Pratchett, Terry; Ian Stewart; & Jack Cohen. The Science of Discworld. 2d ed.

NY: Random House, 2002.

This is one of the best written and most enlightening introductions to modern ideas about cosmology, evolution, and Man’s tenure on the planet that I have yet seen. Still, it’s written for the intelligent and at least reasonably educated reader, which means it’s complex enough to be difficult to understand for adolescents (or a large fraction of adults). But that’s okay.

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Weldon, Fay. The New Countess.

NY: St. Martin, 2013.

This is the closing volume of a reasonably good trilogy about life and struggling among the British aristocracy during the Edwardian era. Robert, Earl of Dilberne, once an entitled waste of space, began to rehabilitate himself and get into politics. He used to be in Fisheries but now it’s 1905 and he’s moved up to the Colonial Office and the Cabinet.

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Penny, Louise. The Brutal Telling.

NY: St. Martin, 2009.

Penny is noteworthy for the complexity of her characters, and especially of their motivations. This fifth installment in the award-winning series about Chief Inspector Armand Gamache of the Quebec Sûreté homicide squad raises that to a new peak.

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Williams, Gareth, et al. Vikings: Life and Legend.

Ithaca, NY: Cornell University Press, 2014.

This very lavishly illustrated large-format volume was published for the international public exhibition of the same name put together by the British Museum, the National Museum of Denmark, and the Berlin State Museum. It was the first such exhibition in more than three decades, which gave the organizers the opportunity to show off a great many recent finds from many parts of Europe and the Near East (the Vikings got around) and to propose various refinements in interpretation.

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Dark, Alice Elliott. Think of England.

NY: Simon & Schuster, 2002.

It’s February 1964 and Jane MacLeod is nine years old, living in Pennsylvania with her parents and three younger siblings, and she’s anxious to see the Beatles on Ed Sullivan. And then the father she adores, a cardiac surgeon, is killed in a car wreck on his way to work at the hospital. Jane, a very serious girl who was the most like him in the family, is convinced it’s all her fault.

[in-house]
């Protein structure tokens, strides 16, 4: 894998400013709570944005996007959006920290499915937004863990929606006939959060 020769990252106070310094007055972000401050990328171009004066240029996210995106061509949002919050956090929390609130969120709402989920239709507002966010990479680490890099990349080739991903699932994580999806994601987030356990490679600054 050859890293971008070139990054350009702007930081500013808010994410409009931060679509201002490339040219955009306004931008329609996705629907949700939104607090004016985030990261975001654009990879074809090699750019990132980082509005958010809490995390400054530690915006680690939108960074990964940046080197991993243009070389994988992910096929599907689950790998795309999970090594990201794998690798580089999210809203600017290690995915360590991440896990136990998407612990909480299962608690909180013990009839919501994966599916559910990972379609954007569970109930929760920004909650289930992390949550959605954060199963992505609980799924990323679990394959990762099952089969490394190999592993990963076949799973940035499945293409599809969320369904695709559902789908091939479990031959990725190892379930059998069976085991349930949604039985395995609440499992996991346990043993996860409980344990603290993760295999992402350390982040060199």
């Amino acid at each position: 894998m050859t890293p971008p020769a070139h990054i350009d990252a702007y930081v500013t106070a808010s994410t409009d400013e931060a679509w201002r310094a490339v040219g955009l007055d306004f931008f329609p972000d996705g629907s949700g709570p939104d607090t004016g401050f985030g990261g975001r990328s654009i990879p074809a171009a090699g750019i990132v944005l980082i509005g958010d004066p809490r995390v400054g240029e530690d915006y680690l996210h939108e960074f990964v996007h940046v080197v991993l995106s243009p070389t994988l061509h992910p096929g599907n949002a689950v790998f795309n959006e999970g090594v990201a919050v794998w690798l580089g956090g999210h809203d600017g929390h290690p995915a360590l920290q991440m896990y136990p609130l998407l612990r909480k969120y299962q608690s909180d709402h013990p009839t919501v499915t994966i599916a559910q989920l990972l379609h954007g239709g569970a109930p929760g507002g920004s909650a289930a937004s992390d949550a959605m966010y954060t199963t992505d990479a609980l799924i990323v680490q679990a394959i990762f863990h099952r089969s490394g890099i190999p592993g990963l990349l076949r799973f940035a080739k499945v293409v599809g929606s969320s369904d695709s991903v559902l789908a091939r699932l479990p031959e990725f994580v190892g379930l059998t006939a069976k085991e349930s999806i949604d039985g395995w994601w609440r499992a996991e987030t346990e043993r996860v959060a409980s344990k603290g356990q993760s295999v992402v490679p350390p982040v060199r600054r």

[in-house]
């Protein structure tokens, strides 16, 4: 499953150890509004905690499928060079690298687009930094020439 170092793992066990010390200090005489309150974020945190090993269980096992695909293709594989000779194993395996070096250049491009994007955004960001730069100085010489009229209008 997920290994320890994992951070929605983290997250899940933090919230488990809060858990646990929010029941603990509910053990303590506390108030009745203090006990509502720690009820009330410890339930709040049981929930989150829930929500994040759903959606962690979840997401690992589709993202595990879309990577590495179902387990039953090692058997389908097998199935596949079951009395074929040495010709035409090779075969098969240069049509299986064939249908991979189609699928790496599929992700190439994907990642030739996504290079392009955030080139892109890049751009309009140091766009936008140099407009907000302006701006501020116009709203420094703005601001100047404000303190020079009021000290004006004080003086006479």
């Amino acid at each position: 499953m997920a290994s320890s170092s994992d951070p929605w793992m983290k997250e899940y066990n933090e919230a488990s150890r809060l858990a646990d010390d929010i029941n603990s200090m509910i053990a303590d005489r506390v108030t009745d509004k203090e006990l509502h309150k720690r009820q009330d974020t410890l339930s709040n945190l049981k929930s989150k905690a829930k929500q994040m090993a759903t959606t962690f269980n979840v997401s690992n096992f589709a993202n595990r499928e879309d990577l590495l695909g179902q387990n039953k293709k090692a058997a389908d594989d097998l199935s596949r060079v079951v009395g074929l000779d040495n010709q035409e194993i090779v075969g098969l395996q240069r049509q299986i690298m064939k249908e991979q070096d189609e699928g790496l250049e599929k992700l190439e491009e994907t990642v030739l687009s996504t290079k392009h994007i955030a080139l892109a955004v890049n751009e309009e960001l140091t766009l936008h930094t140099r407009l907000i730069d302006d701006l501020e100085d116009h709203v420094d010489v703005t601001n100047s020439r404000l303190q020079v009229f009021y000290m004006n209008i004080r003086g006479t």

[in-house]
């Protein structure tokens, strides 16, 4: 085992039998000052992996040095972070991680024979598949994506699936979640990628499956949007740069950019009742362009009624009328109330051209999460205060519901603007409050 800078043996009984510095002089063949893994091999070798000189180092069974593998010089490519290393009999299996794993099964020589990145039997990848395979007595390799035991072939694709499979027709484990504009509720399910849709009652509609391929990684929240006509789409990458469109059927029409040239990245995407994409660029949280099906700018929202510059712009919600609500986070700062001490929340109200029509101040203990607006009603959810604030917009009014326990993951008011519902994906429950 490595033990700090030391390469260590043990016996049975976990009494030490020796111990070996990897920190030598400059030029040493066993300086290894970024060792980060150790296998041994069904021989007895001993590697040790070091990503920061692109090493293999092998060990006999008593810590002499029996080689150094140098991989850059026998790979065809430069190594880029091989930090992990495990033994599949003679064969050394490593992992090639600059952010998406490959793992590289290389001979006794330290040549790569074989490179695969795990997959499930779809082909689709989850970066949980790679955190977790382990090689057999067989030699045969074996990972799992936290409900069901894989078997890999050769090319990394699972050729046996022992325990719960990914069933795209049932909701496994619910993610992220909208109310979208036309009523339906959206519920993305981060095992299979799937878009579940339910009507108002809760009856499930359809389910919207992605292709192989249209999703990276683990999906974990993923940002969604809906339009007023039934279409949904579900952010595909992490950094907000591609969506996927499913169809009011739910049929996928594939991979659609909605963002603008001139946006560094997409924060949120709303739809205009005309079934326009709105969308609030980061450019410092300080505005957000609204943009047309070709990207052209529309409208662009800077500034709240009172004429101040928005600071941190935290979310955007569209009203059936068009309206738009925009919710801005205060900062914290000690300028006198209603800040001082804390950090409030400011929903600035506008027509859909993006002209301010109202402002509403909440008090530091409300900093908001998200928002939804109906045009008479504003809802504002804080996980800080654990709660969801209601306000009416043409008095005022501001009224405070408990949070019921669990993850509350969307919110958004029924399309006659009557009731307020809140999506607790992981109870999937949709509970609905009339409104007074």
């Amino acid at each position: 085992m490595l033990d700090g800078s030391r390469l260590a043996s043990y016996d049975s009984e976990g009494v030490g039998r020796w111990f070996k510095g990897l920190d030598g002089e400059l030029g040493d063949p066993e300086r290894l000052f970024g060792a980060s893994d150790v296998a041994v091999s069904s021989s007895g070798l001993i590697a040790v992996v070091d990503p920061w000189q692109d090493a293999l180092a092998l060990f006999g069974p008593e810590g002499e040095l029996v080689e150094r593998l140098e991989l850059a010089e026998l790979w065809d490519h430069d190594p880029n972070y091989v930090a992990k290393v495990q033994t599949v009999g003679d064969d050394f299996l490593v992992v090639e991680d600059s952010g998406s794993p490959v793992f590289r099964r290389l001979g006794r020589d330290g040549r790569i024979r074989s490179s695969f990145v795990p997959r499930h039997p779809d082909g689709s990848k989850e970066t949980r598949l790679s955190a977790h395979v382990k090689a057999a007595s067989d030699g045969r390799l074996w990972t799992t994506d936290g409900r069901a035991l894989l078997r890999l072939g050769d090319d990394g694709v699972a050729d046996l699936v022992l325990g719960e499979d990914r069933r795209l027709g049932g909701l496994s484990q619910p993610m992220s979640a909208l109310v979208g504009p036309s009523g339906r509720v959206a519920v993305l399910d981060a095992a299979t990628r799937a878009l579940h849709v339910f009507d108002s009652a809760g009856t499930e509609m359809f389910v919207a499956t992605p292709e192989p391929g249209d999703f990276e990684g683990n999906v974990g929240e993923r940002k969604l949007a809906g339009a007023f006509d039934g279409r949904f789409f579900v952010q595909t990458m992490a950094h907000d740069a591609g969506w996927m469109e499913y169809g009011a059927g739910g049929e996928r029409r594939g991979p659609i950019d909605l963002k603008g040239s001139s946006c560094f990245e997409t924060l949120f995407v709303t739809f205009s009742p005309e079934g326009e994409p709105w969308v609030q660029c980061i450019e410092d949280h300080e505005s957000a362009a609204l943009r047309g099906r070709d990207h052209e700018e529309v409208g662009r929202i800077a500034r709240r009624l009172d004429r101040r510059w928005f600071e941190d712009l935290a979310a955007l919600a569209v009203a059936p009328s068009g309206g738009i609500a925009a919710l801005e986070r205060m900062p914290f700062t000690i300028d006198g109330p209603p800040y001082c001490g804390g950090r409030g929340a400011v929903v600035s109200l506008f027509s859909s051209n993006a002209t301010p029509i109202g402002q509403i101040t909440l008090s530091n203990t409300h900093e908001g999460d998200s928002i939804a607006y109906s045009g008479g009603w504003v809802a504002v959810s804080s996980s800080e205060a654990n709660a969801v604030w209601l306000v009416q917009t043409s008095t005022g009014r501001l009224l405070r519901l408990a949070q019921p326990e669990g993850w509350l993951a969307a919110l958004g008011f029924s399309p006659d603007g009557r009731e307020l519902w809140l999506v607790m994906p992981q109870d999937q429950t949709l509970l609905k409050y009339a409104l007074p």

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Published in: on 18 November 2014 at 6:36 am  Leave a Comment  
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Pratchett, Terry & Stephen Baxter. The Long Mars.

NY: HarperCollins, 2014.

This is the wrap-up volume of the author’s “Long Earth” trilogy, and while the plotting is still rather scattershot, it’s an improvement on the first two books. And yet the title only relates to one of the three or four major narrative threads it tracks.

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Silverberg, Robert. Project Pendulum.

NY: Walker, 1987.

I have a thing for time-travel stories, and Silverberg’s own Up the Line is one of the best. But this short novel (less than 200 pages), which my local library shelves in the Juvenile section, is kind of a waste of time.

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Published in: on 11 November 2014 at 4:42 am  Leave a Comment  
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Clarke, Arthur C. & Stephen Baxter. The Light of Other Days.

NY: Tor, 2000.

I’ll admit up front that I’m not especially a fan of Baxter’s individual works. I’ve tried a few of them and even though he’s won several awards, I find his style stiff and sometimes impenetrable. Which means I’m probably biased regarding those books he has co-written with Grand Masters like Clarke (and, more recently, Terry Pratchett).

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Published in: on 9 November 2014 at 7:58 am  Comments (1)  
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Walsh, Jill Paton. The Late Scholar.

NY: St. Martin, 2013.

When Dorothy Sayers died in 1957, she left behind an uncompleted manuscript about Lord Peter Wimsey and Harriet Vane called Thrones, Dominations. Walsh came along and the Sayers estate gave her permission to finish it (as by “Sayers & Walsh”). She had published a few modestly successful novels of her own and she did a pretty good job.

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O’Conner, Patricia T. & Stewart Kellerman. Origins of the Specious: Myths and Misconceptions of the English Language.

NY: Random House, 2009.

In the pre-Internet days, the general reference desk in a large public library (of the sort where I spent several years early in my career) would be backed by a collection of ready-reference volumes to assist in answering patron questions. We got calls all the time to settle arguments about the language, its proper use, the origin of words and terms, the rules of grammar, and “what does that really mean?”

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Published in: on 2 November 2014 at 5:57 am  Leave a Comment  
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